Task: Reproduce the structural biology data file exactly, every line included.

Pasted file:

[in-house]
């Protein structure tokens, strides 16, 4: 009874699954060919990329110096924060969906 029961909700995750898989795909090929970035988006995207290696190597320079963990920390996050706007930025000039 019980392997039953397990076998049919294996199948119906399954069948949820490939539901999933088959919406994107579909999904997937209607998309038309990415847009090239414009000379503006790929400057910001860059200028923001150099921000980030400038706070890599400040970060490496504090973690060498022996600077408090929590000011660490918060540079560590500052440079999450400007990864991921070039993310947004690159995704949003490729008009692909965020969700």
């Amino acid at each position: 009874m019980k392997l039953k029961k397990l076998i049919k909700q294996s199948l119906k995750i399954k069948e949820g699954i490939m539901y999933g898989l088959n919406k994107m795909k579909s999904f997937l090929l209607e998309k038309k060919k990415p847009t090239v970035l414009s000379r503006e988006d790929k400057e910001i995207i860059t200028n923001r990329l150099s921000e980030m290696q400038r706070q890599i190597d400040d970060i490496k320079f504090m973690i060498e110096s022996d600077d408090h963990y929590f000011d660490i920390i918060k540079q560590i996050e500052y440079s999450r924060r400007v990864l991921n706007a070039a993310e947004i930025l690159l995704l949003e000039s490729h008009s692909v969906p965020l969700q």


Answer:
[in-house]
């Protein structure tokens, strides 16, 4: 009874699954060919990329110096924060969906 029961909700995750898989795909090929970035988006995207290696190597320079963990920390996050706007930025000039 019980392997039953397990076998049919294996199948119906399954069948949820490939539901999933088959919406994107579909999904997937209607998309038309990415847009090239414009000379503006790929400057910001860059200028923001150099921000980030400038706070890599400040970060490496504090973690060498022996600077408090929590000011660490918060540079560590500052440079999450400007990864991921070039993310947004690159995704949003490729008009692909965020969700």
């Amino acid at each position: 009874m019980k392997l039953k029961k397990l076998i049919k909700q294996s199948l119906k995750i399954k069948e949820g699954i490939m539901y999933g898989l088959n919406k994107m795909k579909s999904f997937l090929l209607e998309k038309k060919k990415p847009t090239v970035l414009s000379r503006e988006d790929k400057e910001i995207i860059t200028n923001r990329l150099s921000e980030m290696q400038r706070q890599i190597d400040d970060i490496k320079f504090m973690i060498e110096s022996d600077d408090h963990y929590f000011d660490i920390i918060k540079q560590i996050e500052y440079s999450r924060r400007v990864l991921n706007a070039a993310e947004i930025l690159l995704l949003e000039s490729h008009s692909v969906p965020l969700q």